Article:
That same variation exists in state requirements for reporting, says Gold. For instance, some states ask if physicians have ever been diagnosed with a mental health problem, while others ask if they've had such a diagnosis in the last few years. Some ask if they have ever been hospitalized for a mental health reason. Most positive responses result in increased investigation by boards.
"There has always been a stigma and a fear around mental illness, and that's what's reflected in many state licensing board questionnaires," notes Gold, who is a member of the U-M Depression Center. "There's a huge discrepancy between what states ask about physical conditions — such as whether those conditions affect their ability to practice — and what they ask about mental conditions, where the impact on their abilities is not asked about."
And while studies have shown that substance use issues can have an impact on physicians' ability to practice, few studies have looked at whether and how non-substance-related mental health issues impair physician performance. In fact, Gold notes, some physicians report working even harder to keep their depression or other condition from affecting their patient care.
Changes to come?
Gold notes that challenges under the Americans with Disabilities Act to licensing requirements for other professions such as lawyers, may help to change the questions states ask physicians too. Since some mental health issues — such as post-partum depression or anxiety related to a specific event — are self-limiting, the wording of a state's questions matters greatly, Gold says. Similarly, medication and psychotherapy can control symptoms of other conditions over the longer term.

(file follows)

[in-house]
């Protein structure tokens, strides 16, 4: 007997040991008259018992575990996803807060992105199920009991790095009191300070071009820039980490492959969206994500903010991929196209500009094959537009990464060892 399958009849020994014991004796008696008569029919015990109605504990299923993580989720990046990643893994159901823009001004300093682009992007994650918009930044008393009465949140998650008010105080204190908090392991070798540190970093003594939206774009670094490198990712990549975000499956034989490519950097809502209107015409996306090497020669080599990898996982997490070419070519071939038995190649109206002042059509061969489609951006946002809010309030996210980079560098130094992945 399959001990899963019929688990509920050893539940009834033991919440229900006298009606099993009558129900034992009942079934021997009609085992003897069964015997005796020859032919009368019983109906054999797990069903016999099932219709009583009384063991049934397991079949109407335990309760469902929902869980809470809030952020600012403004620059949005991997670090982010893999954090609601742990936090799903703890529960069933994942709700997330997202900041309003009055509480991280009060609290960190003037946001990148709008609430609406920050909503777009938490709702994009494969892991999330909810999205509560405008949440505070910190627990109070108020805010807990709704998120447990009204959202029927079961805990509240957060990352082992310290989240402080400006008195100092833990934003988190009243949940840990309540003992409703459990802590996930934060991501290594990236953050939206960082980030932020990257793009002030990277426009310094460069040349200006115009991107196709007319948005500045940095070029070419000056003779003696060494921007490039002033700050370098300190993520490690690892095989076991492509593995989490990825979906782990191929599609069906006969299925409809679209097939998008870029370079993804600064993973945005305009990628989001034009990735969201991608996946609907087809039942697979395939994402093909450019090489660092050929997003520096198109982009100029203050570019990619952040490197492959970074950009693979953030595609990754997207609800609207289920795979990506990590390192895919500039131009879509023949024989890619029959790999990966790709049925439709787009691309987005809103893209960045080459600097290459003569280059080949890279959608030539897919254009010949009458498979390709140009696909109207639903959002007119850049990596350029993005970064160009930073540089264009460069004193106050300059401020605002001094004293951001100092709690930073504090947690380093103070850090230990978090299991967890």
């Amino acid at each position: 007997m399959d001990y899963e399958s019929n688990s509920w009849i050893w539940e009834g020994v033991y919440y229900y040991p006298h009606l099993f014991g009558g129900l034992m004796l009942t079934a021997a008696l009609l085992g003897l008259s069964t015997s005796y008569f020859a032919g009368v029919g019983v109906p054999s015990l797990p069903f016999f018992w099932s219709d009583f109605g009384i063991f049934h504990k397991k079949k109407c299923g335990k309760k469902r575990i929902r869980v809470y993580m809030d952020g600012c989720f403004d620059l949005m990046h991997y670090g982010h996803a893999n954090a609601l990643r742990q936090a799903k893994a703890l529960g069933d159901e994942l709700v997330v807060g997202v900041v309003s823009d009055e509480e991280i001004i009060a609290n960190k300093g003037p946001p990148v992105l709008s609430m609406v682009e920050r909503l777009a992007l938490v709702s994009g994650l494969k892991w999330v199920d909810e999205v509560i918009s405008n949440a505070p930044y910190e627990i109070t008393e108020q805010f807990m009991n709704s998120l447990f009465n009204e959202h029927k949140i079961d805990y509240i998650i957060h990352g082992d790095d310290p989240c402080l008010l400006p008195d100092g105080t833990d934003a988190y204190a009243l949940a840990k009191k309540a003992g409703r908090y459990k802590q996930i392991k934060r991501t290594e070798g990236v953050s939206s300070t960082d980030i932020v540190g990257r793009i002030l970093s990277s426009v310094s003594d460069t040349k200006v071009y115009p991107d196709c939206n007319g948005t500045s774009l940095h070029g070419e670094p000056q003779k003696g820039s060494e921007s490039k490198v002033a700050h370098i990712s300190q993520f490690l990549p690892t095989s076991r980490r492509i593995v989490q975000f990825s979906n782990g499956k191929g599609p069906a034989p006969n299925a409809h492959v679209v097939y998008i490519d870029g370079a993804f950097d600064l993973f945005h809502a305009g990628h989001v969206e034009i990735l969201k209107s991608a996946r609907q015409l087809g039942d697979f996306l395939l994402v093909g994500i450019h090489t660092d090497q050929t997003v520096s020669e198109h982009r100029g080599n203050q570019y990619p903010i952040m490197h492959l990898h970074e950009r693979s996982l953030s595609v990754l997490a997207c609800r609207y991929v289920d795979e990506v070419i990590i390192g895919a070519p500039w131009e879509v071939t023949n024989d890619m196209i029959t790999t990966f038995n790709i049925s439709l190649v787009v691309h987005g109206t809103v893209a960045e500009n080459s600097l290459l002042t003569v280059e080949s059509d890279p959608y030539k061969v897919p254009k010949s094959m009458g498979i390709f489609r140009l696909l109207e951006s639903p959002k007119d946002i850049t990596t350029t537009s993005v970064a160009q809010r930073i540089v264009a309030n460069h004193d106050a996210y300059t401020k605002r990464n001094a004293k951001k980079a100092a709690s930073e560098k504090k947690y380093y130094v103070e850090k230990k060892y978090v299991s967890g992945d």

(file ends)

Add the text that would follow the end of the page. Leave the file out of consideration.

One option to help states modernize requirements around mental health might be to adopt the approach that hospitals use when deciding whether to extend credentials to a physician: requiring endorsements from a physician's peers or supervisors based on performance.
At the same time, she says, medical schools, hospitals, physician groups and medical professional societies need to do more to help trainees and physicians understand that mental health symptoms can occur in anyone, especially in medicine which encourages high standards and perfection. They should also offer confidential, third-party options for physicians and other providers to seek help in a non-punitive way when they do experience symptoms.
Gold and her colleagues hope to do further research on broader populations of physicians, including looking at the relationship of physician burnout or resilience to depression. She also hopes to study state management of self-reported physician mental health issues.
The above post is reprinted from materials provided by University of Michigan Health System. Note: Content may be edited for style and length.
- Katherine J. Gold, Louise B. Andrew, Edward B. Goldman, Thomas L. Schwenk. “I would never want to have a mental health diagnosis on my record”: A survey of female physicians on mental health diagnosis, treatment, and reporting. General Hospital Psychiatry, 2016; DOI: 10.1016/j.genhosppsych.2016.09.004